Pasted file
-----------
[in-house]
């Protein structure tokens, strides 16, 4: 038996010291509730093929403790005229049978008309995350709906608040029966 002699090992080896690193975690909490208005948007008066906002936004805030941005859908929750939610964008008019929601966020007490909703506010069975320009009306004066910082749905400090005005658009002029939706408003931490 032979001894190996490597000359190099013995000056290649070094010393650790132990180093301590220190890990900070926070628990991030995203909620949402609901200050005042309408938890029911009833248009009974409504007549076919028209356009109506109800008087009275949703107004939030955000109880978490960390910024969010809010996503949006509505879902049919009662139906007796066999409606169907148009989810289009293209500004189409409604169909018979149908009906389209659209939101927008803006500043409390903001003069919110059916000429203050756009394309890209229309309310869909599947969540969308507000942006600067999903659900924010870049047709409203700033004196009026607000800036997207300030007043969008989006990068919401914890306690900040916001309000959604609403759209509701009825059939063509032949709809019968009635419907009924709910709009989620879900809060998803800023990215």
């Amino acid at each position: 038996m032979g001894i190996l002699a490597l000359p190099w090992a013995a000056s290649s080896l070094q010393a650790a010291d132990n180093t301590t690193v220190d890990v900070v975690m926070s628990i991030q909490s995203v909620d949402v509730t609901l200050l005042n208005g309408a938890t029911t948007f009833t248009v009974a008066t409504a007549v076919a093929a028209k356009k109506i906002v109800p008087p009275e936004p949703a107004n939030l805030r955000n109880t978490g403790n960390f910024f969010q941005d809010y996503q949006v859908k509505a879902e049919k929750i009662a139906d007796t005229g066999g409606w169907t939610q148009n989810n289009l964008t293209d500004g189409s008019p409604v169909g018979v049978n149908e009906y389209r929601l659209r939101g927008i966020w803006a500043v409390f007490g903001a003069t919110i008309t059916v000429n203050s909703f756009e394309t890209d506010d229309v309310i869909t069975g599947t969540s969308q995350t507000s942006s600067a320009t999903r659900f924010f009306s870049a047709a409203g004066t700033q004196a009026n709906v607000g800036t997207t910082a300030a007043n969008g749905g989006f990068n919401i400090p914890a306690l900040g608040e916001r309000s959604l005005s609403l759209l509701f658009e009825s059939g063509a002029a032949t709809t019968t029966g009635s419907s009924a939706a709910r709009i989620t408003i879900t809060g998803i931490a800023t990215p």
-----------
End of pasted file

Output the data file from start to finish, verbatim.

[in-house]
């Protein structure tokens, strides 16, 4: 038996010291509730093929403790005229049978008309995350709906608040029966 002699090992080896690193975690909490208005948007008066906002936004805030941005859908929750939610964008008019929601966020007490909703506010069975320009009306004066910082749905400090005005658009002029939706408003931490 032979001894190996490597000359190099013995000056290649070094010393650790132990180093301590220190890990900070926070628990991030995203909620949402609901200050005042309408938890029911009833248009009974409504007549076919028209356009109506109800008087009275949703107004939030955000109880978490960390910024969010809010996503949006509505879902049919009662139906007796066999409606169907148009989810289009293209500004189409409604169909018979149908009906389209659209939101927008803006500043409390903001003069919110059916000429203050756009394309890209229309309310869909599947969540969308507000942006600067999903659900924010870049047709409203700033004196009026607000800036997207300030007043969008989006990068919401914890306690900040916001309000959604609403759209509701009825059939063509032949709809019968009635419907009924709910709009989620879900809060998803800023990215």
């Amino acid at each position: 038996m032979g001894i190996l002699a490597l000359p190099w090992a013995a000056s290649s080896l070094q010393a650790a010291d132990n180093t301590t690193v220190d890990v900070v975690m926070s628990i991030q909490s995203v909620d949402v509730t609901l200050l005042n208005g309408a938890t029911t948007f009833t248009v009974a008066t409504a007549v076919a093929a028209k356009k109506i906002v109800p008087p009275e936004p949703a107004n939030l805030r955000n109880t978490g403790n960390f910024f969010q941005d809010y996503q949006v859908k509505a879902e049919k929750i009662a139906d007796t005229g066999g409606w169907t939610q148009n989810n289009l964008t293209d500004g189409s008019p409604v169909g018979v049978n149908e009906y389209r929601l659209r939101g927008i966020w803006a500043v409390f007490g903001a003069t919110i008309t059916v000429n203050s909703f756009e394309t890209d506010d229309v309310i869909t069975g599947t969540s969308q995350t507000s942006s600067a320009t999903r659900f924010f009306s870049a047709a409203g004066t700033q004196a009026n709906v607000g800036t997207t910082a300030a007043n969008g749905g989006f990068n919401i400090p914890a306690l900040g608040e916001r309000s959604l005005s609403l759209l509701f658009e009825s059939g063509a002029a032949t709809t019968t029966g009635s419907s009924a939706a709910r709009i989620t408003i879900t809060g998803i931490a800023t990215p």